Then of course, there are the old retro Mom and Pop motels that can be found along an old US Highways. The Midland Trail Motel is one of these. (Route 60 is actually longer than Route 66 and has many similar features.)  A little trivia from Wikipedia: traveling 2,670 mi from southwestern Arizona to the Atlantic coast in Virginia. Despite the final “0” in its number, indicating a transcontinental designation, the 1926 route formerly ended in Springfield, Missouri, at its intersection with the major US 66. In fact, US 66 was almost given the US 60 number.

Midland Trail Motel on Route 60 in Ansted, WV

One of the most “touristy” places along the Midland Trail is found near Fayetteville, WV.  This is home to the New River Gorge and the massive New River Gorge Bridge.  This is a steel arch bridge 3,030 feet long over the New River Gorge.  I visited the bridge a couple of times in the past and so didn’t want to stop on this trip due to time constraints.

Some of the kids viewing the massive New River Gorge Bridge and New River Gorge National River in Fayetteville, WV in August 1995
A view of the New River Gorge in West Virginia taken in  August 1995
The Mystery Hole in Fayetteville, WV

Of course, where there are National Parks or National Bridges, etc., there are always the Tourist Traps.  The “Unbelievable Mystery Hole” is one of these.  We stopped there in 1995 on our drive through (but it was closed).  When I drove by this time it was also closed.  But it has all of the quirkiness.

Bottom line, the place claims to be a gravity defying hole and draws tourists who want to have a “can’t believe your eyes” experience.  It is just funny to me that it so happens to be close to a National Park site (as many of these great experience places are.”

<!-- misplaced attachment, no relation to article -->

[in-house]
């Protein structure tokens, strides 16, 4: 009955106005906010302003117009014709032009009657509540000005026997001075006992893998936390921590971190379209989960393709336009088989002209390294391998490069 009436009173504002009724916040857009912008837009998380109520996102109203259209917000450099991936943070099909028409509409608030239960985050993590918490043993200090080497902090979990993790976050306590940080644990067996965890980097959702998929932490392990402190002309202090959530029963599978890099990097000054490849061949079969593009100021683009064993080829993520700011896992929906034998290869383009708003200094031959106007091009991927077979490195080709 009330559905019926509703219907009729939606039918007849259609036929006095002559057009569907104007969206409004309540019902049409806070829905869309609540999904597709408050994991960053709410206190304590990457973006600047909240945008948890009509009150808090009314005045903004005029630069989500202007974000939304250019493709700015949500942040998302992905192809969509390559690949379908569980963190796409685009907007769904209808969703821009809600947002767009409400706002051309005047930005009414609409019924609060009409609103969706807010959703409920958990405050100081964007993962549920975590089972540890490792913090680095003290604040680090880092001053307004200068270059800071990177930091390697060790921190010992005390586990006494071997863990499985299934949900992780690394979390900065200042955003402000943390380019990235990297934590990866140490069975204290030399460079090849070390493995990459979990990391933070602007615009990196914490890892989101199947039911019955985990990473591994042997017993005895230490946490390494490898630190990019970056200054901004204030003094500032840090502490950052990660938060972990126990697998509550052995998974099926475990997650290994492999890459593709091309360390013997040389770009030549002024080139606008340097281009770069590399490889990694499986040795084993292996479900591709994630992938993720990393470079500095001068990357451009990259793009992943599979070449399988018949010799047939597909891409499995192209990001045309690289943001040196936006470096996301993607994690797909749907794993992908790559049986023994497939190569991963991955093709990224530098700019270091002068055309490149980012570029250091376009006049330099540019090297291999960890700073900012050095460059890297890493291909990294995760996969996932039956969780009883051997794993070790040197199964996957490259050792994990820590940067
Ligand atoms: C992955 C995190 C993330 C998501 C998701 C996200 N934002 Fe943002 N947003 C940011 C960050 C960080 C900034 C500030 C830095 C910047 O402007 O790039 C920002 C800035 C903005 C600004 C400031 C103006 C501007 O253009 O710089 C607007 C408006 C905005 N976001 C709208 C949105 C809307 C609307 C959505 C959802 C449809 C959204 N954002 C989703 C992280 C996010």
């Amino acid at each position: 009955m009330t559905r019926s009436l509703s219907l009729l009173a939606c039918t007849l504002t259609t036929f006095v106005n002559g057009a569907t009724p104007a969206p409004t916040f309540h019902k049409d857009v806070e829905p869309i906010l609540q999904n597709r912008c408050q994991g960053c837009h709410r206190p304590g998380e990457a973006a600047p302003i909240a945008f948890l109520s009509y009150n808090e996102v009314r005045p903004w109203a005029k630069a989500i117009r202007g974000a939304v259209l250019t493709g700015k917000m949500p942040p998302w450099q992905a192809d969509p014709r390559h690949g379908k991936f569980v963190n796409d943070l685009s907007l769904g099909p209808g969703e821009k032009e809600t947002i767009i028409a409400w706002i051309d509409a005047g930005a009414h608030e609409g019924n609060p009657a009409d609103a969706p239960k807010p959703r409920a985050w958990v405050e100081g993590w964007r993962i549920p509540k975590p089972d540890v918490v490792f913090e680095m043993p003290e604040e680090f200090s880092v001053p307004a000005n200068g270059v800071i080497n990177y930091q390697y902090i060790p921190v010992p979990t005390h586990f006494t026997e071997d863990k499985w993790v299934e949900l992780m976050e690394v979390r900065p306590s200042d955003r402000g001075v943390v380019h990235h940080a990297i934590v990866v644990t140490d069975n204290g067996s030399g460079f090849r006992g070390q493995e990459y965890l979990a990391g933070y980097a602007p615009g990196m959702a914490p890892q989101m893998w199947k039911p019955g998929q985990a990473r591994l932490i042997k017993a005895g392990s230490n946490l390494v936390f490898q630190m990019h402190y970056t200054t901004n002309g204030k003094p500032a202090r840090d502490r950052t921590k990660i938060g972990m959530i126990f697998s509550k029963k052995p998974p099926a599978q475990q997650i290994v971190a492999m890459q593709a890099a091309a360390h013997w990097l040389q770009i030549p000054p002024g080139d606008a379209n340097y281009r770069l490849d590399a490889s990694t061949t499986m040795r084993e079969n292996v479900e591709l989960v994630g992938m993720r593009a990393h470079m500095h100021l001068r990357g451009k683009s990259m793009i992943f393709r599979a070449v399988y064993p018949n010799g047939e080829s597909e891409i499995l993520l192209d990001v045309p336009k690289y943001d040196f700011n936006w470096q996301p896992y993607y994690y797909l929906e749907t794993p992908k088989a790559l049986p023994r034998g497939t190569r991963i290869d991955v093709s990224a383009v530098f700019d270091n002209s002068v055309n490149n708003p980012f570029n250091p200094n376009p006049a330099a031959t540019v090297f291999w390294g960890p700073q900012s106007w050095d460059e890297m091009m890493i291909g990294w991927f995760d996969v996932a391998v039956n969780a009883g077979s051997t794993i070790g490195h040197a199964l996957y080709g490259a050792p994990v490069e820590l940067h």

A quick shot of the Mystery Hole from the car on this trip
My daughter Marissa taking a photo in 1995
Welcome to Gauley Bridge, WV

After passing by the Hawk’s Nest State Park, which offers some spectacular views (we actually stayed there in 1995), I continued on my trek into Gauley Bridge, where the Kanawha River is formed at the confluence of the New River (which formed the gorge) and the Gauley River.

This is actually another scenic location with a beautiful view of the beginnings of the Kanahwa River and a very nice waterfall – Cathedral Falls. At a drop of 60 feet, the falls are considered to be one of the highest and most scenic waterfalls in West Virginia. What’s better, they are literally located right alongside US 60. Definitely worth a visit.

Visiting Cathedral Falls near Gauley Bridge, WV
Another shot of Cathedral Falls
A panorama of the confluence forming the Kanahwa River at Gauley Bridge, WV

I didn’t see many murals on this trip, but there was a nice one on the side of a building in Gauley Bridge.  The only actual mural I saw on the Midland Trail until I was in Charleston.

Train Mural in Gauley Bridge painted by Nancy Lane to commemorate the rich rail heritage of the town.
The C&O Railroad Bridge across the Gauley River.

From Gauley Bridge, US 60 follows the route of the Kanawha River.  Another nice set of waterfalls can be seen at Kanawha Falls in Glen Ferris, WV.  The drop of these falls is only about 15 feet, but it is a wide and loud waterfall.

Kanawha Falls in Glen Ferris, WV
Another shot of Kanawha Falls

After my brief stop at Kanawha Falls, I continued into Charleston on the winding highway.  It really was a beautiful drive.  And it is always a treat to see the golden dome of the state capitol building.

West Virginia State Capitol Bulding

Part 2 will be posted soon and is all about the Charleston area. Part 3 will then be posted about the portion of Route 60 from Charleston to the Kentucky border.